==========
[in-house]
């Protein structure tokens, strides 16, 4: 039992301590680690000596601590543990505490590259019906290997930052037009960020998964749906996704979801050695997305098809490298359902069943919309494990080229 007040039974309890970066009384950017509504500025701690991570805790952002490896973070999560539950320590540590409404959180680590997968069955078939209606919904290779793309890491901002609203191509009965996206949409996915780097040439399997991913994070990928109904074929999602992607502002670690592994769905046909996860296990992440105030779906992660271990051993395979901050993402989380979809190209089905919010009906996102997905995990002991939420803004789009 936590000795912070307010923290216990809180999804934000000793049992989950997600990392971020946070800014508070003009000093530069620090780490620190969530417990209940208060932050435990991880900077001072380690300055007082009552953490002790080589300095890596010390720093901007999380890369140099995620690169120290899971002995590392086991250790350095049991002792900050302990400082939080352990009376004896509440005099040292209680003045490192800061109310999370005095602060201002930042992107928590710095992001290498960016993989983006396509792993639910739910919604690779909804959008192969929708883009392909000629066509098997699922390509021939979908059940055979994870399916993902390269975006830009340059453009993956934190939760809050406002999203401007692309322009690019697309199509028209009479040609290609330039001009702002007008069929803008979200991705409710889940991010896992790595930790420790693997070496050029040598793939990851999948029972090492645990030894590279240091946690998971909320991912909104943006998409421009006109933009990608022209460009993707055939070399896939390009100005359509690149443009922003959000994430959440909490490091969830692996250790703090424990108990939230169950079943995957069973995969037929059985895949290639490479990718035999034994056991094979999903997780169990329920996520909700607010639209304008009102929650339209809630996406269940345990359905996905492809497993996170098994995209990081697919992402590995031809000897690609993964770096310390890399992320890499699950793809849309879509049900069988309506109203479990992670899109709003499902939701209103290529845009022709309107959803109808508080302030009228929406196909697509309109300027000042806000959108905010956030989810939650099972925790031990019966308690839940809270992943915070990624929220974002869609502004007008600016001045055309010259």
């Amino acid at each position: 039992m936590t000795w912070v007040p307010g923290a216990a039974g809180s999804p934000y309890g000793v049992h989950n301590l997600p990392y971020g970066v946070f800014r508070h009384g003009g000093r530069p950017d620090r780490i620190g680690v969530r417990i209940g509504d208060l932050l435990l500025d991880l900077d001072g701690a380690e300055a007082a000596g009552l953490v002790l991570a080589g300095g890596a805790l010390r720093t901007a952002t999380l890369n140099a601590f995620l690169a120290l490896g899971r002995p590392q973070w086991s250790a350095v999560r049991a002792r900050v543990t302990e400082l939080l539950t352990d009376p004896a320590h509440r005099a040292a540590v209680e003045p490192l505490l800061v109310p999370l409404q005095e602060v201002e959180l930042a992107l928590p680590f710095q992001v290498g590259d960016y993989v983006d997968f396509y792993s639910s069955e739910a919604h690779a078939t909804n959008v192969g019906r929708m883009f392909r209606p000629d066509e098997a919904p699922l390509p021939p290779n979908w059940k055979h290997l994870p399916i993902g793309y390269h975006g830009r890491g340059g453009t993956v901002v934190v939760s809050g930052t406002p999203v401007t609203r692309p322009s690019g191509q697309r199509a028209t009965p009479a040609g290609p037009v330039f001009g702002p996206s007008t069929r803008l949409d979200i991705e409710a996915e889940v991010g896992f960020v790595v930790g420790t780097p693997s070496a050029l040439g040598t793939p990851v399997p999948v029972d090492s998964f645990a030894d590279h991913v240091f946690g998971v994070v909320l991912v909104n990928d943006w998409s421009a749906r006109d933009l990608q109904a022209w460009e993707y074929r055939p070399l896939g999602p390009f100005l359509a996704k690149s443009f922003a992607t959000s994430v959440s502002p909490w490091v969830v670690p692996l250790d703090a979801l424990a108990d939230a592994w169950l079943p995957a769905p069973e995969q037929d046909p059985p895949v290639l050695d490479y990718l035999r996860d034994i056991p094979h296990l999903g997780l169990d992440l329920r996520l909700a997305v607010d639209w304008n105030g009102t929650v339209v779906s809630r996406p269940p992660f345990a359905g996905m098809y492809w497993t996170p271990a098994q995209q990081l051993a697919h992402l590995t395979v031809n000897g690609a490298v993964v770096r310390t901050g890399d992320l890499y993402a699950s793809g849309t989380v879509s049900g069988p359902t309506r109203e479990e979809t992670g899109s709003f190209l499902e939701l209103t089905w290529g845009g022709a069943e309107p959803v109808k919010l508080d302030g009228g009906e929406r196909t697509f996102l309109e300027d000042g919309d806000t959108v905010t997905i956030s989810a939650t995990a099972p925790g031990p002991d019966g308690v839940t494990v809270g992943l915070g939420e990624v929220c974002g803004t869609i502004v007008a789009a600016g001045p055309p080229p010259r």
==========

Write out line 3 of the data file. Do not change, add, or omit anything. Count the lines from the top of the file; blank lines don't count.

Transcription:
């Amino acid at each position: 039992m936590t000795w912070v007040p307010g923290a216990a039974g809180s999804p934000y309890g000793v049992h989950n301590l997600p990392y971020g970066v946070f800014r508070h009384g003009g000093r530069p950017d620090r780490i620190g680690v969530r417990i209940g509504d208060l932050l435990l500025d991880l900077d001072g701690a380690e300055a007082a000596g009552l953490v002790l991570a080589g300095g890596a805790l010390r720093t901007a952002t999380l890369n140099a601590f995620l690169a120290l490896g899971r002995p590392q973070w086991s250790a350095v999560r049991a002792r900050v543990t302990e400082l939080l539950t352990d009376p004896a320590h509440r005099a040292a540590v209680e003045p490192l505490l800061v109310p999370l409404q005095e602060v201002e959180l930042a992107l928590p680590f710095q992001v290498g590259d960016y993989v983006d997968f396509y792993s639910s069955e739910a919604h690779a078939t909804n959008v192969g019906r929708m883009f392909r209606p000629d066509e098997a919904p699922l390509p021939p290779n979908w059940k055979h290997l994870p399916i993902g793309y390269h975006g830009r890491g340059g453009t993956v901002v934190v939760s809050g930052t406002p999203v401007t609203r692309p322009s690019g191509q697309r199509a028209t009965p009479a040609g290609p037009v330039f001009g702002p996206s007008t069929r803008l949409d979200i991705e409710a996915e889940v991010g896992f960020v790595v930790g420790t780097p693997s070496a050029l040439g040598t793939p990851v399997p999948v029972d090492s998964f645990a030894d590279h991913v240091f946690g998971v994070v909320l991912v909104n990928d943006w998409s421009a749906r006109d933009l990608q109904a022209w460009e993707y074929r055939p070399l896939g999602p390009f100005l359509a996704k690149s443009f922003a992607t959000s994430v959440s502002p909490w490091v969830v670690p692996l250790d703090a979801l424990a108990d939230a592994w169950l079943p995957a769905p069973e995969q037929d046909p059985p895949v290639l050695d490479y990718l035999r996860d034994i056991p094979h296990l999903g997780l169990d992440l329920r996520l909700a997305v607010d639209w304008n105030g009102t929650v339209v779906s809630r996406p269940p992660f345990a359905g996905m098809y492809w497993t996170p271990a098994q995209q990081l051993a697919h992402l590995t395979v031809n000897g690609a490298v993964v770096r310390t901050g890399d992320l890499y993402a699950s793809g849309t989380v879509s049900g069988p359902t309506r109203e479990e979809t992670g899109s709003f190209l499902e939701l209103t089905w290529g845009g022709a069943e309107p959803v109808k919010l508080d302030g009228g009906e929406r196909t697509f996102l309109e300027d000042g919309d806000t959108v905010t997905i956030s989810a939650t995990a099972p925790g031990p002991d019966g308690v839940t494990v809270g992943l915070g939420e990624v929220c974002g803004t869609i502004v007008a789009a600016g001045p055309p080229p010259r």